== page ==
Fail and Fail Often!

Writing for Inside Higher Ed, Kenneth Womack and Nichola D. Gutgold advise junior tenure track faculty:

The best advice we ever received when we were on the tenure track was that to be successful, we needed to keep sending our research out. We needed to work feverishly to develop an audience. In short, you have to be ready to respond quickly — or fail fast. Because what is failure? Is it merely a temporary result or a protracted state of mind? Consider the words of playwright Samuel Beckett: “Ever tried. Ever failed. No matter. Try again. Fail again. Fail better.”

Full essay here: https://www.insidehighered.com/advice/2015/04/01/essay-importance-sharing-work-and-facing-rejection-advance-scholarly-career

 

Scholarly Kitchen: Why Is Science Suffering in the Modern Age?

Kent Anderson writing for the Scholarly Kitchen (“What’s Hot and Cooking in Scholarly Publishing”) asks, “Why is science suffering in the modern age?” Among the causes of the crisis of public confidence in science:

  1. Political and societal dysfunction.
  2. Economic dysfunction.
  3. Mass media dysfunction.
  4. Scientific dysfunction.

Admitting the complexities of the first three, Anderson observes of the last: “Scientists need to become better communicators.”

The article is available on line: http://scholarlykitchen.sspnet.org/2015/02/17/taking-our-eye-off-the-ball-why-is-science-suffering-in-the-modern-age/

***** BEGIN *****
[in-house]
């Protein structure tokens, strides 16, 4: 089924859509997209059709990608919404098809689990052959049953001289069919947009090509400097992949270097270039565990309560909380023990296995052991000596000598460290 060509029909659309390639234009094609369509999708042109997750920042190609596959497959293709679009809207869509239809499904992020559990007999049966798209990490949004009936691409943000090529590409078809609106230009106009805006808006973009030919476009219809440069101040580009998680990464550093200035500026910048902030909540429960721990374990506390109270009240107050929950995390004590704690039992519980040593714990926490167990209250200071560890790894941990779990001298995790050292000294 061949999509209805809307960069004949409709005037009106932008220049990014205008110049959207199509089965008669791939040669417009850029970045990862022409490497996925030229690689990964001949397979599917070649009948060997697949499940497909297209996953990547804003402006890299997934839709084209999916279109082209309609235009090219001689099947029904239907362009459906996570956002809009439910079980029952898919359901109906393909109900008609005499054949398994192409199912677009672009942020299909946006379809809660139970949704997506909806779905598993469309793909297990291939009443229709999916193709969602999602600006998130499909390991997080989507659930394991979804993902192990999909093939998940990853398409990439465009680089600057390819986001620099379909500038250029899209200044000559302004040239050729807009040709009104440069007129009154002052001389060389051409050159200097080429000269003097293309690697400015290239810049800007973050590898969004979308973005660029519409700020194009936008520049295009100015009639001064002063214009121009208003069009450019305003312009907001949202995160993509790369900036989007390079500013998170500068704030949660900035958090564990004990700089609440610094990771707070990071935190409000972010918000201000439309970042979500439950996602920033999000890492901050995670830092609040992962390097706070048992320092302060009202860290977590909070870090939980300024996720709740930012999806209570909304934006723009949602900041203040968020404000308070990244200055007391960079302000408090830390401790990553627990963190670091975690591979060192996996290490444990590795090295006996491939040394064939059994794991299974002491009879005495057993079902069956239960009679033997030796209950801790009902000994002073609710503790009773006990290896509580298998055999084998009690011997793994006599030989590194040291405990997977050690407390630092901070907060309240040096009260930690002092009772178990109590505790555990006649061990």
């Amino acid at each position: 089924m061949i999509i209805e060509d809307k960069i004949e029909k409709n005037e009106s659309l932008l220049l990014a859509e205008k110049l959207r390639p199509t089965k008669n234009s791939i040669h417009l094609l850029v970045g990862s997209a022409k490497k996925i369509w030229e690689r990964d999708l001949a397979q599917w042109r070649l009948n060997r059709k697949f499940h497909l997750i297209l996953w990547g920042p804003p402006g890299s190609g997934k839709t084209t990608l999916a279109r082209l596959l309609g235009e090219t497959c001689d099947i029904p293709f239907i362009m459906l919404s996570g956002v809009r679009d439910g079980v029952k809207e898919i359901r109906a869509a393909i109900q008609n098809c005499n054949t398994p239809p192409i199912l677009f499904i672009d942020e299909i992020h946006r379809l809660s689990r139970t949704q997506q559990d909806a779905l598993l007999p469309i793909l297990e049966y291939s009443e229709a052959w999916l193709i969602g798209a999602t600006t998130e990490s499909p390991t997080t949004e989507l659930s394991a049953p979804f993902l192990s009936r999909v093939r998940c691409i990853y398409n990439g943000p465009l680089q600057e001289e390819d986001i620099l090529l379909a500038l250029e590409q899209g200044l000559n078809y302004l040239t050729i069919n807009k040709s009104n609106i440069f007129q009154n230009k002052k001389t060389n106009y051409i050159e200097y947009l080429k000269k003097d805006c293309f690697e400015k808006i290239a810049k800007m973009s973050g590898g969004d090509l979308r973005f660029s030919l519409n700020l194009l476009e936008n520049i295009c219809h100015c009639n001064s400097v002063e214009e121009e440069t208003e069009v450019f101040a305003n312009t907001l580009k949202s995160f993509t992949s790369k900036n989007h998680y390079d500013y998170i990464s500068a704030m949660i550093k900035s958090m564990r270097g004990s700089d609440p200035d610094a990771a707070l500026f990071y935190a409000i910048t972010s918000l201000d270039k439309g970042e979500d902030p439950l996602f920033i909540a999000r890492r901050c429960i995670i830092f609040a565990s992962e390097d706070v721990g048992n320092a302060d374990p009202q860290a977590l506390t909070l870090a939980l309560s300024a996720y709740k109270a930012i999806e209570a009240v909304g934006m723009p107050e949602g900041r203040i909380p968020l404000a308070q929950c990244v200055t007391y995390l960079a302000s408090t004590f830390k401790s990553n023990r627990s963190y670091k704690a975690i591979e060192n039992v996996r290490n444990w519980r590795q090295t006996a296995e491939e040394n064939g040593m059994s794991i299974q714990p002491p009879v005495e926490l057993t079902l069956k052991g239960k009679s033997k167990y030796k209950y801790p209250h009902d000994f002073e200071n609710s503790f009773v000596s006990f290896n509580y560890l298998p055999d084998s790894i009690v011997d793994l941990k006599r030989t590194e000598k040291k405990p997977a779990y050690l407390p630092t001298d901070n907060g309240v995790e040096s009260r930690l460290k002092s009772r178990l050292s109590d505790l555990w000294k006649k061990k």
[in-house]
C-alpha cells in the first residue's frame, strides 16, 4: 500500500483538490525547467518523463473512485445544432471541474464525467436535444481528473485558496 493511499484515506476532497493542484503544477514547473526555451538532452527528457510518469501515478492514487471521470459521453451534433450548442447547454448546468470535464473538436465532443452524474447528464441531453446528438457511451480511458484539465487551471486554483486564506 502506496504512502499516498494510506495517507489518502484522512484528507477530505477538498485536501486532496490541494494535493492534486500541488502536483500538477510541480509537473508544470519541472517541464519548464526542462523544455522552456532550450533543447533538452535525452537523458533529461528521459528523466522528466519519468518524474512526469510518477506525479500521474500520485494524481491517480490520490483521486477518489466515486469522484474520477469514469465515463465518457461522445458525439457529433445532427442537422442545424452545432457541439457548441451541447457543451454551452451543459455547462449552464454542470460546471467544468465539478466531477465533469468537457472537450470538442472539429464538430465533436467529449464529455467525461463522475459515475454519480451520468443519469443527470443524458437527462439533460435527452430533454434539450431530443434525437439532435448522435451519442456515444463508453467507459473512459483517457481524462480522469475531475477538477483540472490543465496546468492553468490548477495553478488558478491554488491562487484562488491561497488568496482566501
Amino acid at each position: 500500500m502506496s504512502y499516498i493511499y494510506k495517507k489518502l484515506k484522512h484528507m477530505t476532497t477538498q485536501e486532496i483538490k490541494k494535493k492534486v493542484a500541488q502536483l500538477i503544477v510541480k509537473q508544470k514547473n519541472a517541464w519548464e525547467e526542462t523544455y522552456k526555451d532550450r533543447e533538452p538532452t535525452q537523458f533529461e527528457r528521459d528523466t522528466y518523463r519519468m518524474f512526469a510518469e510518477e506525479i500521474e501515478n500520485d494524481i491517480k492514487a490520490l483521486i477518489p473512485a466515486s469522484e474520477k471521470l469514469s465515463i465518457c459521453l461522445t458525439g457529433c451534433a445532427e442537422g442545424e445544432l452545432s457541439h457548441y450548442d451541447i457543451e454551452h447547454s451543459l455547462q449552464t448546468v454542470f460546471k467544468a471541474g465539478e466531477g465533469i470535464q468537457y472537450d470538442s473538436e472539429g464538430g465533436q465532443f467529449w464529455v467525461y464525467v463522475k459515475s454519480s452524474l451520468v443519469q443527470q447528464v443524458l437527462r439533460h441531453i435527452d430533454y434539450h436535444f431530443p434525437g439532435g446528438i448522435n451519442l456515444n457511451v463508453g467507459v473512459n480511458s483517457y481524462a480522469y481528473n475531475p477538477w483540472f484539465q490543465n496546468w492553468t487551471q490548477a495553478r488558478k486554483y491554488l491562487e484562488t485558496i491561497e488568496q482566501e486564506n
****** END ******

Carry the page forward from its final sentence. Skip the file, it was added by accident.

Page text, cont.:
Owning and Using Scholarship: An IP Handbook for Teachers and Researchers

Director of the Office of Copyright and Scholarly Communication at Duke University, Kevin Smith has published Owning and Using Scholarship: An IP Handbook for Teachers and Researchers. Published by the Association of College and Research Libraries and available in an open-access PDF version, the book provides scholars with a primer to intellectual property issues in the digital age:

http://www.ala.org/acrl/sites/ala.org.acrl/files/content/publications/booksanddigitalresources/digital/9780838987483_copyright_OA.pdf

 

Inside Higher Ed: Welcome criticism (Rockquemore)

Kerry Ann Rockquemore, writing for Inside Higher Ed, advises early-career researchers and scholars to welcome criticism rather than to become frustrated or dispirited by it.

It’s all about context, including the context of your reaction, as well as seeking out the advice of trusted colleagues: https://www.insidehighered.com/advice/2015/01/28/essay-how-those-starting-academic-careers-should-respond-criticism

Chronicle: Really Obvious but Ignored Guide to Getting Published

Kirsten Bell, writing for the Chronicle of Higher Education‘s Vitae, offers sage advice to authors seeking publication:

  • Know the journal to which you want to submit. (Hint: Actually read articles from several of the most recent issues and read the author guidelines usually found on the journal’s web site.)
  • Nominate reviewers if given the option.
  • Don’t make a prior rejection of the ms obvious. (Hint: In your communication with an editor, personal confessions are not required.)
  • Learn how to write a scholarly ms before submitting one. (Hint: Read and carefully study the genres, formats, structure, and language of your discipline’s articles.)